Taiwan says China is spreading fake news during COVID-19 peak
TAIPEI – A Taiwanese official on Saturday accused China of spreading false information about the COVID-19 situation on the island, saying this was the reason the government was publishing and denying cases of false information circulating online .
After months of keeping the pandemic under control, Taiwan faces an increase in domestic infections, and the entire island is on heightened alert with people being urged to stay in their homes and many sites closed.
Taiwan has repeatedly warned that China, which claims the democratically ruled island as its own, is trying to use “cognitive warfare” in an attempt to undermine trust in the government and its response to the pandemic.
Speaking to reporters, Deputy Home Secretary Chen Tsung-yen said they “clearly felt” the danger of Chinese propaganda and disinformation against Taiwan.
“The reason we keep explaining the contents of fake news to everyone is to draw attention to it. We must immediately intercept this and not let the cognitive warfare affect Taiwanese society, ”he added.
Chen listed examples of what he said was false information circulating online, including Taiwanese President Tsai Ing-wen being infected and being covered up.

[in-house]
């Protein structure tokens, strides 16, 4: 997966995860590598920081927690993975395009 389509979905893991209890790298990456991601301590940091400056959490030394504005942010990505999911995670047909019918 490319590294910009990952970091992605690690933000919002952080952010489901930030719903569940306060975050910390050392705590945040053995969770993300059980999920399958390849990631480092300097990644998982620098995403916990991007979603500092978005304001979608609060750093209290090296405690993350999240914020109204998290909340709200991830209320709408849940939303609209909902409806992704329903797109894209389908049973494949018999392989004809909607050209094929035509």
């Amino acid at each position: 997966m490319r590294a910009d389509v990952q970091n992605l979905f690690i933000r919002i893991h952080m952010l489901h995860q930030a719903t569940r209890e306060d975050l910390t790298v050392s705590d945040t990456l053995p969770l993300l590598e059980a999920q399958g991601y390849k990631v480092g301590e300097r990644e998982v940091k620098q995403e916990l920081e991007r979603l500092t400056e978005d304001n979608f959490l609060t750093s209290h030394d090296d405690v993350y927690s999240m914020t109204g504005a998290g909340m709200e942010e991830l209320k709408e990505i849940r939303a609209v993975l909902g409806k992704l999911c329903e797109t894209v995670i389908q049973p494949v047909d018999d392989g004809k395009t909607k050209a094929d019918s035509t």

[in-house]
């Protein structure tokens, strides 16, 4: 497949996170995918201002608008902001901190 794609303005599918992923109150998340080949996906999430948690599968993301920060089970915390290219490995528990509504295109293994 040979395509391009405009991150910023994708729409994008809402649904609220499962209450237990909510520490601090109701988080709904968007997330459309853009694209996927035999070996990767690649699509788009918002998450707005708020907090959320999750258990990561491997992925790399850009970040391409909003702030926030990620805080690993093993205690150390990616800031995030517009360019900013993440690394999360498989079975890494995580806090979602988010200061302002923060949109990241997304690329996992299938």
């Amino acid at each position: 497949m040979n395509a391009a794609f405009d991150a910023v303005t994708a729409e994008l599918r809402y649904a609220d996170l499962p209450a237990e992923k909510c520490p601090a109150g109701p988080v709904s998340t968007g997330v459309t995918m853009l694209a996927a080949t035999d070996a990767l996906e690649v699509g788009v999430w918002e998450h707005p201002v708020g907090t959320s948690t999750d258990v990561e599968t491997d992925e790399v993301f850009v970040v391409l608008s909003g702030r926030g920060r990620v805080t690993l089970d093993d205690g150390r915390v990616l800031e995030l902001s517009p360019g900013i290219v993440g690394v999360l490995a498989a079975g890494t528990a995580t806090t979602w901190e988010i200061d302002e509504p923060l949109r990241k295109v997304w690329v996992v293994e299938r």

“I want to tell everyone this is really bad fake news,” he said.
Tsai tested negative this week after a worker at her residence was confirmed to be infected.
A security official monitoring Chinese activity in Taiwan said this week that the Taipei government believes Beijing is engaged in a cognitive war to “create chaos” and undermine public confidence in the way the pandemic is handled. .
The Chinese Taiwan Affairs Bureau, in a statement Thursday, said Taiwan’s accusations were “imaginary” and that the government was trying to distract from the real issues.
Taiwan should “stop playing political games and take practical steps to control the pandemic as soon as possible,” he added.
Taiwan says this weekend is key to breaking the chain of transmission and urged people to stay home.
The health ministry brought out its social media dog mascot, a shiba inu called Zongchai, to suggest songs about being alone that people could sing at home for entertainment, like the rocker’s hit. Taiwanese Wu Bai “Lonely Tree, Lonely Bird”.
“On weekends, only go out if absolutely necessary,” the ministry said, showing Zongchai wearing glasses in front of a microphone.
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